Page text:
By Alan Dessoff
Born: Pittsburgh, Pa., in 1957
Affiliations: Appaloosa Management
Most Famous for: David Alan Tepper bets big and wins big on big banks and stocks. Appaloosa Management, the Chatham, N.J. fund he founded and manages, held more than $1.2 billion combined in the four biggest U.S. banks, according to a filing with the Securities and Exchange Commission, after he raised his bets on them during the fourth quarter of 2010.
Tepper, who specializes in debt-distressed investing, manages about $16 billion. He reportedly made between $2 billion and $3 billion personally in 2010 after he correctly anticipated the Federal Reserve’s efforts to boost the economy, and beat many rival hedge funds in turning optimistic about U.S. stocks.
He also is known for his philanthropy, making his largest gift—$55 million—to Carnegie Mellon University in Pittsburgh, which named its graduate business school after him.
Tepper was raised in East Pittsburgh. His mother was a homemaker and his father an accountant. Young David attended Peabody High School, where he was good at math. He also tried intramural football but developed a greater interest in acting. As a senior, he won the school’s award for best actor for his role as the father in “Bye Bye Birdie.” He was an avid baseball fan, especially of the Pittsburgh Pirates.
Tepper paid his way through the University of Pittsburgh by working in its Frick Fine Arts Library and earned a bachelor of arts with honors in economics in 1978. He dabbled in the financial markets during college, and after graduation, he entered the finance industry as a credit and securities analyst in Equibank’s treasury department in Pittsburgh.
He left to enroll in Carnegie Mellon’s business school in 1980. With his newly earned MBA in 1982, he accepted a position in the treasury department of Republic Steel in Ohio.
In 1984, Keystone Mutual Funds in Boston, now part of Evergreen Funds, recruited him. Goldman Sachs did the same a year later as it was forming its high-yield group. Tepper joined Goldman in New York as a credit analyst and within six months, became the head trader on the high-yield desk, working there for eight years with a primary focus on bankruptcies and special situations.
He left Goldman in December 1992 and started Appaloosa Management early in 1993 with Jack Walton, a former senior portfolio manager for Goldman Sachs Asset Management.
Tepper and his wife, Marlene, are the parents of three children and live in Livingston, N.J. He also owns a 6,200-square-foot home in Sagaponack, N.Y. that had been on the market for $50 million when he bought it in 2010. Tepper’s personal interests include coaching his children’s baseball, softball and soccer teams.
He is a member of the Business Board of Advisors for the Tepper School of Business at Carnegie Mellon and the Board of Trustees for Carnegie Mellon University. He serves on various other boards and committees for charitable and community organizations in New York and New Jersey.
In 2009, he made a new investment in his original home town when he bought into the Pittsburgh Steelers. He flies to Pittsburgh for every home game.
In 2011, he took the lead in his current home state in a capital campaign to raise $15 million for the Community Food Bank of New Jersey to help renovate its facilities.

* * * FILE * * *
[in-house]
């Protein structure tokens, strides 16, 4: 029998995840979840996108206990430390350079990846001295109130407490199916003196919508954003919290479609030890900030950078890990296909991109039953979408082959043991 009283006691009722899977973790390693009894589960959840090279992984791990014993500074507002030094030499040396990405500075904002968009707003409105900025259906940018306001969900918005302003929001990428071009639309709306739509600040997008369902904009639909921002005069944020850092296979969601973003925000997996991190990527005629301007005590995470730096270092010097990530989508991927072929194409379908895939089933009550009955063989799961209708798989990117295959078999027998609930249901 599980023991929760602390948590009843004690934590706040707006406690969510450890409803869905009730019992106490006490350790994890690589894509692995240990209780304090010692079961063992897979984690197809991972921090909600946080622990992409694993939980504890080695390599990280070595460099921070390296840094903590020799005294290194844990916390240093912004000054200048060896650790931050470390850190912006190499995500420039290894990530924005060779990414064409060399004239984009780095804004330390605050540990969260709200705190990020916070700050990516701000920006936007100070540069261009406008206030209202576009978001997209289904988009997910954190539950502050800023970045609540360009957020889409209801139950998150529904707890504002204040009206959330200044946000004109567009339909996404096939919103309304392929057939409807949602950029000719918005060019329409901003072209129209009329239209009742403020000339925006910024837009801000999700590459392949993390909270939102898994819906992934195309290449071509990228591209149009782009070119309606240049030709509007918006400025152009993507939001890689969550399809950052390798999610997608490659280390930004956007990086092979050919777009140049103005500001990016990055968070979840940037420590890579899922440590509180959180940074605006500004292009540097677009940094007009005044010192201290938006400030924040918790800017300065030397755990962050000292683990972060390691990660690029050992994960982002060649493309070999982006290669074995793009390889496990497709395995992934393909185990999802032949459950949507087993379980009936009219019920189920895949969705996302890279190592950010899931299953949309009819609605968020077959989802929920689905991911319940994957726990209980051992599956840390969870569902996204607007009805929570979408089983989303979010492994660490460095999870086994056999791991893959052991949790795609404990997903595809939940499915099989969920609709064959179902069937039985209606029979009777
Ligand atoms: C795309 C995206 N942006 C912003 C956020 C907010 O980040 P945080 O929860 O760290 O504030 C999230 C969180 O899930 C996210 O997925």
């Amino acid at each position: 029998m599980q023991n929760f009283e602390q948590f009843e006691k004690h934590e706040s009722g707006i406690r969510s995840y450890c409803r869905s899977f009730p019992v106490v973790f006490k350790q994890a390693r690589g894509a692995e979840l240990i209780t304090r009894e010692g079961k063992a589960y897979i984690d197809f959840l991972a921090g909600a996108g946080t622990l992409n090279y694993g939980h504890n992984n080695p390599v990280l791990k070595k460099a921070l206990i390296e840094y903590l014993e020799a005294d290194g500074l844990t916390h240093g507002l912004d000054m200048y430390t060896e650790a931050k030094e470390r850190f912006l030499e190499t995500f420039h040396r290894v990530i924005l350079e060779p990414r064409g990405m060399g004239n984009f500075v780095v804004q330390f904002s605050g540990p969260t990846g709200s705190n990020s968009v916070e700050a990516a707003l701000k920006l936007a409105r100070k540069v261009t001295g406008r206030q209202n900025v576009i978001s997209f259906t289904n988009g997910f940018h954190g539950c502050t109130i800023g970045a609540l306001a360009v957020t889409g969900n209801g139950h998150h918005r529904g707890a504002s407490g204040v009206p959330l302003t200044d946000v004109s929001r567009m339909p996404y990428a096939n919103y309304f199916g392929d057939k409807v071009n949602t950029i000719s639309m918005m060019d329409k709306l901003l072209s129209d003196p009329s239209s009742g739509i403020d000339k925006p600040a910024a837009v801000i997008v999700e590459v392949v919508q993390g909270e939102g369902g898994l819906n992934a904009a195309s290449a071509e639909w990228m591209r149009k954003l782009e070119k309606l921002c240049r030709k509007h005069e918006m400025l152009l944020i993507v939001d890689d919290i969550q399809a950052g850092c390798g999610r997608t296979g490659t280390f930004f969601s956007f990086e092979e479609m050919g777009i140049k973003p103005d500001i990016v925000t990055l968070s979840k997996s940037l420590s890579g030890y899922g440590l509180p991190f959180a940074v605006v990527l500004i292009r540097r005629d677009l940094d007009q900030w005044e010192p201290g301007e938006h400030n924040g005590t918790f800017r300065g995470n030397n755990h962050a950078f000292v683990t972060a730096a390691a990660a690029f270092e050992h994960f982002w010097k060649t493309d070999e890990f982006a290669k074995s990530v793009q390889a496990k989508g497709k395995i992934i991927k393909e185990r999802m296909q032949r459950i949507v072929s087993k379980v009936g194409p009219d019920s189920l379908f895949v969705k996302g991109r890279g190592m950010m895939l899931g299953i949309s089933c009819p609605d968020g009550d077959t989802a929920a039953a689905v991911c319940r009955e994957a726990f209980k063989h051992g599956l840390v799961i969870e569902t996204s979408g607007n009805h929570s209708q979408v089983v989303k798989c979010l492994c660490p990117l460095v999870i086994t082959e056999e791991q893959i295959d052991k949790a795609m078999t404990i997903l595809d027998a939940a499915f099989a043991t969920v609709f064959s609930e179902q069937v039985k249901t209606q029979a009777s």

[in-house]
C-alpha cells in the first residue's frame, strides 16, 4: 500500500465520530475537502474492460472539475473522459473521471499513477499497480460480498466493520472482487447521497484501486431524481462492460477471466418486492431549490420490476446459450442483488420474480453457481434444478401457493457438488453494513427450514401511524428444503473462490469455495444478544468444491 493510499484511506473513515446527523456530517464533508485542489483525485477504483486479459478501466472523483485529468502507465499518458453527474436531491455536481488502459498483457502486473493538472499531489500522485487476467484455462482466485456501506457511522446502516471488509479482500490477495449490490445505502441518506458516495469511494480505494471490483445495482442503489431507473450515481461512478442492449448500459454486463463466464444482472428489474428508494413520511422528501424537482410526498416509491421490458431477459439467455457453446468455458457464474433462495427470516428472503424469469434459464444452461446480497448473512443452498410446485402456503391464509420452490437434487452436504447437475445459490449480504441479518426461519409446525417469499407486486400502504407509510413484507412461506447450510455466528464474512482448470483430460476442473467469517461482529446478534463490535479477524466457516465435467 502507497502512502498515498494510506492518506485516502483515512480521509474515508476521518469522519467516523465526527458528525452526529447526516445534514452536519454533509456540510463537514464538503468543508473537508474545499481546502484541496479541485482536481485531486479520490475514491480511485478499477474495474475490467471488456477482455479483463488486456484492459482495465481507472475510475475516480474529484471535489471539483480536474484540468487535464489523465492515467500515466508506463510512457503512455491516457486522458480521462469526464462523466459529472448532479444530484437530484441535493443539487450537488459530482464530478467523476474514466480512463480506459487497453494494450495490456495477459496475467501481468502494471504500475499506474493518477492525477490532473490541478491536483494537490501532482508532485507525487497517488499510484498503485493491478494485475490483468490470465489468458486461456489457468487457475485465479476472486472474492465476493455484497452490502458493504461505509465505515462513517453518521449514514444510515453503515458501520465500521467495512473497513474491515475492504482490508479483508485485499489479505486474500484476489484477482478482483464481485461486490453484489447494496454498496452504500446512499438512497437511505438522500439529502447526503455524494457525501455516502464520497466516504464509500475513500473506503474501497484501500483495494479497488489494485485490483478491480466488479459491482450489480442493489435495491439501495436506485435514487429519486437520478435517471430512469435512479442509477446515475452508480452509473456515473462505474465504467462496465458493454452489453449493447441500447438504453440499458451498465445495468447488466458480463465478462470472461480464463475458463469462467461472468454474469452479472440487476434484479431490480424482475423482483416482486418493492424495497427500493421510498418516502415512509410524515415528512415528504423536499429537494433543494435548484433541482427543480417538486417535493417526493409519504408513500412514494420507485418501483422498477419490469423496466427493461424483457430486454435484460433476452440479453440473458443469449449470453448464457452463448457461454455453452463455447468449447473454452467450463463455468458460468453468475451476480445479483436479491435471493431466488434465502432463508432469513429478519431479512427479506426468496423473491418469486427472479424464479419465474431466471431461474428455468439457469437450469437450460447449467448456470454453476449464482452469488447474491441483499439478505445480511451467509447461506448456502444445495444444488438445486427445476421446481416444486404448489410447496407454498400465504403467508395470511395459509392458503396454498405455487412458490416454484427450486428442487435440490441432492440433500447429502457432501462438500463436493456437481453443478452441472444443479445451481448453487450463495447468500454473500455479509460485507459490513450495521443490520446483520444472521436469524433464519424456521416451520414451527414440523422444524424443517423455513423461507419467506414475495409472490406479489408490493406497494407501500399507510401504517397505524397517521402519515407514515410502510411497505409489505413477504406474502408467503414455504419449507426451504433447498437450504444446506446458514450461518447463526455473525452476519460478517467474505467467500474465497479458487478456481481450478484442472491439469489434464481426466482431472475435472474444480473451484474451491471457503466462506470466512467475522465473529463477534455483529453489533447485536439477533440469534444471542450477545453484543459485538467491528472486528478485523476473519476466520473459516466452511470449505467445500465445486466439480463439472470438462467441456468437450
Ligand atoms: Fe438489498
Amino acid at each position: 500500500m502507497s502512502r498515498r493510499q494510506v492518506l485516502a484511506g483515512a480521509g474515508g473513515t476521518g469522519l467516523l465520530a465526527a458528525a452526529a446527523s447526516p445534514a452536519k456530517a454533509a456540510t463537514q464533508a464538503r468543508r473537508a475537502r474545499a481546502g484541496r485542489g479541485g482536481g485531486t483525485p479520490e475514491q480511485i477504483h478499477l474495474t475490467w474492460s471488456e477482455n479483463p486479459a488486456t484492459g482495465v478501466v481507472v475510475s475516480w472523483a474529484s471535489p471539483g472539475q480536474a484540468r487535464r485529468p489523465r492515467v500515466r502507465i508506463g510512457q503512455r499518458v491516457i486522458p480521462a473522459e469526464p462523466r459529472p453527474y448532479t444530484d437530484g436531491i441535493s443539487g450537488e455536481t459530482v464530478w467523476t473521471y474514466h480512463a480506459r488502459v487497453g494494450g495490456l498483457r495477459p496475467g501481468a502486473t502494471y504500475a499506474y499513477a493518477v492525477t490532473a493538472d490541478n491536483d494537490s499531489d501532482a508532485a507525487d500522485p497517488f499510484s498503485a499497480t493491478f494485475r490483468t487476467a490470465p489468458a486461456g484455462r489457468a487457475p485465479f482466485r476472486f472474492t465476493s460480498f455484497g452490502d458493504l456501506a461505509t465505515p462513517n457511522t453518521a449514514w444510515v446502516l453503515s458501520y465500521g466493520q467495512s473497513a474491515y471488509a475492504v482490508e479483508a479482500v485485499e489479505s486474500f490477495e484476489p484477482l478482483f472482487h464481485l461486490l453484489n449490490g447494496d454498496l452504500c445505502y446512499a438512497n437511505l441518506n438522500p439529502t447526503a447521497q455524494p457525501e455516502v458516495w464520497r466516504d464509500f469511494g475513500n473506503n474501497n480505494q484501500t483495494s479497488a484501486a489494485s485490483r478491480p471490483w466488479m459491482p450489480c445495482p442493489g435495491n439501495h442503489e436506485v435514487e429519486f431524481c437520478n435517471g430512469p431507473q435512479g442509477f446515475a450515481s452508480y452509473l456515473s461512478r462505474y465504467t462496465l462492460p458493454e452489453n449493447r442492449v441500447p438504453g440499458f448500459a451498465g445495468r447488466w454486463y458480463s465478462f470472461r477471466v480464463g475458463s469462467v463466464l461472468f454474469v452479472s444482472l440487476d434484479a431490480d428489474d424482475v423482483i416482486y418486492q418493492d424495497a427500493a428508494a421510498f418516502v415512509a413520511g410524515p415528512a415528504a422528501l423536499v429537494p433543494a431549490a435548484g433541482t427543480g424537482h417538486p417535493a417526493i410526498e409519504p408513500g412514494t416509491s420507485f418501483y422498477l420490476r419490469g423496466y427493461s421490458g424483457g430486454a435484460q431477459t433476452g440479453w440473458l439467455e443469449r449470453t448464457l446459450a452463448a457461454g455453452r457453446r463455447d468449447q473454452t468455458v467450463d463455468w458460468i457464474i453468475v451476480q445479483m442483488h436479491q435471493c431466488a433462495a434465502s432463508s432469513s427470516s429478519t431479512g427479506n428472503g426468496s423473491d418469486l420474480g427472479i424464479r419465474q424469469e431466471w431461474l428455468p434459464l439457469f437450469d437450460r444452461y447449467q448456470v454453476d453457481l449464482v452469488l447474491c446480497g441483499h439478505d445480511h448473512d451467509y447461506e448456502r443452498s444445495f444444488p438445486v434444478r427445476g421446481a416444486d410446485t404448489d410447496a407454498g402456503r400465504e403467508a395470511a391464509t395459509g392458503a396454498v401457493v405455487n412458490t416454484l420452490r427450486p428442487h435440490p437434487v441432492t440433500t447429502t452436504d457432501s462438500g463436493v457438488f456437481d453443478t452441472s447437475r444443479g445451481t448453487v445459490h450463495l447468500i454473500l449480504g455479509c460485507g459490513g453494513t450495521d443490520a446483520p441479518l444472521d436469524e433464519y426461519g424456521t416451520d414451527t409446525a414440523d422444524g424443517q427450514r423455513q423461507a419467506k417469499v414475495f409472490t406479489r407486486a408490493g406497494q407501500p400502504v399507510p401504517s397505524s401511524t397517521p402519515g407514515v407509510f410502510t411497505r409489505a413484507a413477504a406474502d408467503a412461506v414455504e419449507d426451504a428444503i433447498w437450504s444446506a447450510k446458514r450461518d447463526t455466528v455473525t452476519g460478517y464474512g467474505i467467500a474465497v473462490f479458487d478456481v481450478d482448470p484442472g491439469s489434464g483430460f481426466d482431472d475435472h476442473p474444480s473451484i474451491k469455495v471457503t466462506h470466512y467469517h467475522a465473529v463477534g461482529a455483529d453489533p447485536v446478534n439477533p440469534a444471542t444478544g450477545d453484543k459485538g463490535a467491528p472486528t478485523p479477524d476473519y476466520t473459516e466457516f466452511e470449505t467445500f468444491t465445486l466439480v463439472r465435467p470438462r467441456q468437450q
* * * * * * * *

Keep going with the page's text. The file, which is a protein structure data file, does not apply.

In 2001, Tepper generated a 61% return by focusing on distressed bonds, and in the fourth quarter of 2005, he started pursuing what he saw as better opportunities in Standard & Poor’s stocks.
In 2009, Appaloosa Management earned about $7 billion by buying distressed financial stocks. Early in the year, it bought Bank of America common stock at less than $3 per share and Citigroup at less than $1 per share. About $4 billion of the profits went to Tepper personally. The New York Times named him the top-earning hedge fund manager in the world for 2009. Forbes estimated him to be worth $3.5 billion in 2010.
In a rare interview with CNBC on September 24, 2010, Tepper said that over 17 years, he had compounded 40% for himself and 30% for his investors. Notwithstanding his decision to increase his equities allocation, he cautioned that he was not going “balls to the walls.” But he keeps a pair of brass testicles on his desk and rubs them for good luck during the day.
By the end of 2010, Tepper had established 13 new equity positions, including Micron Technology, Dean Foods and General Motors. Appaloosa Management became the second largest holder of Dean Foods with more than 10.7 million shares. In the first two months of 2011, shares of Dean Foods increased more than 19 percent while Micron jumped about 39 percent.
Meanwhile, Tepper maintained his bets on big banks, with Citigroup, Bank of America and Wells Fargo comprising his three largest equity holdings.
In July 2010, Appaloosa Management agreed to pay $1.3 million to settle short-selling violations with the SEC. The agency said the case involved the firm’s participation in a follow-on offering by Wells Fargo after the hedge fund had sold short more than one million Wells Fargo shares.
“I loved baseball. I lived and died for Roberto Clemente. I knew every player in the major league. You could pull a player’s card and I could tell you the statistics.”
“It is important to complete this capital campaign to ensure that the Community FoodBank of New Jersey has the necessary facilities and resources to wage the fight against hunger in the state of New Jersey,”